Education: News Briefs

Presidents & Prime Ministers, September 1998 | Go to article overview
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Education: News Briefs


Educational Funding

Canadian foreign affairs minister Lloyd Axworthy announced today that Canada will contribute C$200,000 (US $130,000) to the funding of the Alliance for Higher Education and Enterprise in North America. This business/education initiative will bring together leading North American thinkers from both the private and public sectors for the first time.

Minister Axworthy made the announcement in Santa Fe, New Mexico, during his visit to the 10th annual conference of the North American Institute (NAMI).

"The Alliance is a unique way to enhance understanding between Canadians, Mexicans and Americans, contributing to greater prosperity in the three countries," said Mr. Axworthy. "It will increase the quantity and quality of strategic alliances between business and higher education -- an important element in building solid, lasting relationships."

Student Exchange

Canada's universities and colleges have mounted a concerted campaign to attract more American students. Individually pooling their efforts in consortia, Canadian schools are sending recruiters to American college fairs and high schools and organizing campus tours for guidance counselors and educational consultants. Some have even cut tuition costs for Americans.

Canada has a considerable deficit in its student exchange with the United States. According to the Institute of International Education, 22,984 Canadians were studying at U.S. institutions of higher learning in 1996-1997, while Citizenship and Immigration Canada recorded 2,647 American students in Canada in 1997.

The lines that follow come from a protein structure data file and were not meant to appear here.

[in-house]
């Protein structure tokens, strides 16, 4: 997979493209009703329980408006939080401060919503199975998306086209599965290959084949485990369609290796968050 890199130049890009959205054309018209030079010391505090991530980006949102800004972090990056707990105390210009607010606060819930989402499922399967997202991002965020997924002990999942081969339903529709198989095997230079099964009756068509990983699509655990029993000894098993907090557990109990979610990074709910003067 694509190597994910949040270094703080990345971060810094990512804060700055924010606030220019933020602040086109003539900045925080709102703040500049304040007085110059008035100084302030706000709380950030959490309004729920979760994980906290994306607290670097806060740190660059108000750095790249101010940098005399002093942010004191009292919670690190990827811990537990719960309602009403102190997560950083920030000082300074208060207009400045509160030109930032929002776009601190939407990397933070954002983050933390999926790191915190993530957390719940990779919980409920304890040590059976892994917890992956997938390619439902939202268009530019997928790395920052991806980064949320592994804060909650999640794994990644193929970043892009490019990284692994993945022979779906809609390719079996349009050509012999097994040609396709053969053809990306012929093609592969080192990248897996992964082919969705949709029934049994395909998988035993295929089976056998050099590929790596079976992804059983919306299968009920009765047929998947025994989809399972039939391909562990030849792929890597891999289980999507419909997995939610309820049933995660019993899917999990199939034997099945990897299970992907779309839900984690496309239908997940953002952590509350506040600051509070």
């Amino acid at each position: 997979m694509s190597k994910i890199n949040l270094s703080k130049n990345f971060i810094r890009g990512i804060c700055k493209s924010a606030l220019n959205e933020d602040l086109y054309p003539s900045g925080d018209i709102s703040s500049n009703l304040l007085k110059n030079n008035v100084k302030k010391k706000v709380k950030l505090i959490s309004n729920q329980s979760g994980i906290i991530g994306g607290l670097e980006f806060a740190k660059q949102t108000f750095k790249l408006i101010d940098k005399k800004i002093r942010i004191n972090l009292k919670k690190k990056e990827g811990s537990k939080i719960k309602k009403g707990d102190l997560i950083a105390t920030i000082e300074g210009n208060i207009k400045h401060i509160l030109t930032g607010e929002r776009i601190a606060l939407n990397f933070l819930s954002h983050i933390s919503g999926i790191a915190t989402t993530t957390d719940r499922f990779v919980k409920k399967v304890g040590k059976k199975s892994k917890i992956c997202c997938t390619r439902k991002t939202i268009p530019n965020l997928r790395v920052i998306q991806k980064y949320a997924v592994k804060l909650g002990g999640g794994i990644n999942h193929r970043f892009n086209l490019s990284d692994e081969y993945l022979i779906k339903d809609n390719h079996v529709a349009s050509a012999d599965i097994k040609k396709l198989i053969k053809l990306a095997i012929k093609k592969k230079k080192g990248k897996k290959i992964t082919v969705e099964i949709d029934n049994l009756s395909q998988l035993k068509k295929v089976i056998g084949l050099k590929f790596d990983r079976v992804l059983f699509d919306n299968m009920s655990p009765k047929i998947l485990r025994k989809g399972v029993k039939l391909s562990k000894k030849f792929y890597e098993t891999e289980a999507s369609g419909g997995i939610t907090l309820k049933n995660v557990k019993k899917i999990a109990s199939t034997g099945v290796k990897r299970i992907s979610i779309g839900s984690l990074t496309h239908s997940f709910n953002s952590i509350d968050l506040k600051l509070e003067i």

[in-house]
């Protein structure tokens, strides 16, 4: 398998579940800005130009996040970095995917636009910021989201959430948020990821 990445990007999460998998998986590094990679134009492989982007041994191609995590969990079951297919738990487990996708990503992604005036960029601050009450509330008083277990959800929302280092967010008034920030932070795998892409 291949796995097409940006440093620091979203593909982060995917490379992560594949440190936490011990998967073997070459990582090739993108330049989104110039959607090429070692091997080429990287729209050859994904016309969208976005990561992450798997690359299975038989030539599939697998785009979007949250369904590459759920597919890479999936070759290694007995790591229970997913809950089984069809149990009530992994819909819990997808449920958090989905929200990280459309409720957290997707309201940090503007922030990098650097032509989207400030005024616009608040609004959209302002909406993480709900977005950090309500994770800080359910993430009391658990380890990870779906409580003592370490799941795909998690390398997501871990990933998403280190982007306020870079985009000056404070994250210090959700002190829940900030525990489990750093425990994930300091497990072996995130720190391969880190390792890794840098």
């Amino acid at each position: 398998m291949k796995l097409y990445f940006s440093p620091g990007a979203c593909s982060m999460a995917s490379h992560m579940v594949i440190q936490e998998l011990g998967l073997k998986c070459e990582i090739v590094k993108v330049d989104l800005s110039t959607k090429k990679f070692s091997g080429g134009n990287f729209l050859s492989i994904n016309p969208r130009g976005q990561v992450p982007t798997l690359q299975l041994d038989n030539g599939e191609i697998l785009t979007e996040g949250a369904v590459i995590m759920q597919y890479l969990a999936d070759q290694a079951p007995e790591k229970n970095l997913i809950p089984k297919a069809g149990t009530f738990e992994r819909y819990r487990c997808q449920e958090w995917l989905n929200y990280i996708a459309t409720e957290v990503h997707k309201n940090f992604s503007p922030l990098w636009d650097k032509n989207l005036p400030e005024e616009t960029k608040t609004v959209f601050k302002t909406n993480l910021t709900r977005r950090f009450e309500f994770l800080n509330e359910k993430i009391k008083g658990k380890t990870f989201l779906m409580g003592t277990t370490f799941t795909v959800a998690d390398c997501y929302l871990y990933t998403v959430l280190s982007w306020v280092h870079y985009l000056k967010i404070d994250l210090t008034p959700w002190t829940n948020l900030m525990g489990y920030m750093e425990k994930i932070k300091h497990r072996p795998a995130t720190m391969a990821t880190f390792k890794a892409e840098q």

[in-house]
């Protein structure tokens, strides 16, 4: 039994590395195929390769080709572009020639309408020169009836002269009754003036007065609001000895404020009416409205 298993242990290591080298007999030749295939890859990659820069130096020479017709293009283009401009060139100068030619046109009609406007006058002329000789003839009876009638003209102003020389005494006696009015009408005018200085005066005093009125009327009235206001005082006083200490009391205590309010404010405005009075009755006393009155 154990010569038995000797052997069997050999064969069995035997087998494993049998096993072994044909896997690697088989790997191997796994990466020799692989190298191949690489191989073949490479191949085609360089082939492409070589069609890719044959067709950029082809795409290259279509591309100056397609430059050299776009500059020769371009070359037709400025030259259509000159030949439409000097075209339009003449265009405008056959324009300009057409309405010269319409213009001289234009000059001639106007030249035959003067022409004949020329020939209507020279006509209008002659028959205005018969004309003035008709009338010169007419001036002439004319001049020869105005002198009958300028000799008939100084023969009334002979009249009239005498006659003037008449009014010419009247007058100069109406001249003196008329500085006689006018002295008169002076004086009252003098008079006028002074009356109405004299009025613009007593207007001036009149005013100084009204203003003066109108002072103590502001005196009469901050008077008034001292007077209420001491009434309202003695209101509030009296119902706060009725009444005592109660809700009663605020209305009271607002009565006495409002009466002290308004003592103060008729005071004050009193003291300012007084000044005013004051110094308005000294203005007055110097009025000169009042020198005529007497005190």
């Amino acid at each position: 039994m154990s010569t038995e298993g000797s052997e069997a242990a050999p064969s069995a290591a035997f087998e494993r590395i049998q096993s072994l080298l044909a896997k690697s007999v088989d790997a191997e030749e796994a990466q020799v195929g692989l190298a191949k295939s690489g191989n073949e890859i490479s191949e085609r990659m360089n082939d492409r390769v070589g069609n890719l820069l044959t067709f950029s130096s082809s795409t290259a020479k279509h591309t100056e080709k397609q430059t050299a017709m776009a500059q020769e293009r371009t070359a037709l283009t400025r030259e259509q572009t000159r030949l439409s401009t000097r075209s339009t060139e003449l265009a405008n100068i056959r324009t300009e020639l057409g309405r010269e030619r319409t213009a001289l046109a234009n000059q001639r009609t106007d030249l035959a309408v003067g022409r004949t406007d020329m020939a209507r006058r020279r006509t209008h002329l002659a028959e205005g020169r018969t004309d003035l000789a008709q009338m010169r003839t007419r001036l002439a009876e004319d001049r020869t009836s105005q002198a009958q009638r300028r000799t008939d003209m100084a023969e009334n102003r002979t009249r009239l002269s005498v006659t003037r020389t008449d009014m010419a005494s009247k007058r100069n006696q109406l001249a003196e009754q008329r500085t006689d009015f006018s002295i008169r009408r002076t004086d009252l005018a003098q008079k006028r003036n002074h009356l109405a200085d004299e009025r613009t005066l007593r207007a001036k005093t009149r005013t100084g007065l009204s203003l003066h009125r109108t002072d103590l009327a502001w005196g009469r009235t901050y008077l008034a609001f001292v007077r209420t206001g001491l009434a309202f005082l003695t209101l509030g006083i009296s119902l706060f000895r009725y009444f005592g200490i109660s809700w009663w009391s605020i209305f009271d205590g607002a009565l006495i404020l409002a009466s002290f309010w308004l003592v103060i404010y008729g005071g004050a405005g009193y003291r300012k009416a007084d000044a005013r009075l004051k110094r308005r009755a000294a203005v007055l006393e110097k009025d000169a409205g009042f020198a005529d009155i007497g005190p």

Scholarship Program

Several U.S. companies joined the Korean Student Assistance Awards Program (KSAAP) to offer scholarships for Korean students in the United States affected by the current economic hardship. The U.S. Association of International Educators (NAFSA) will select approximately 140 qualified students to receive scholarships of up to $5,000. The American institutions receiving this money will also provide matching funds to double the students' assistance.

Education Project

World Bank vice-president Shahid Javed Burki traveled to Brazil last month where he launched a new program aimed at improving schools in Brazil's poorest regions.

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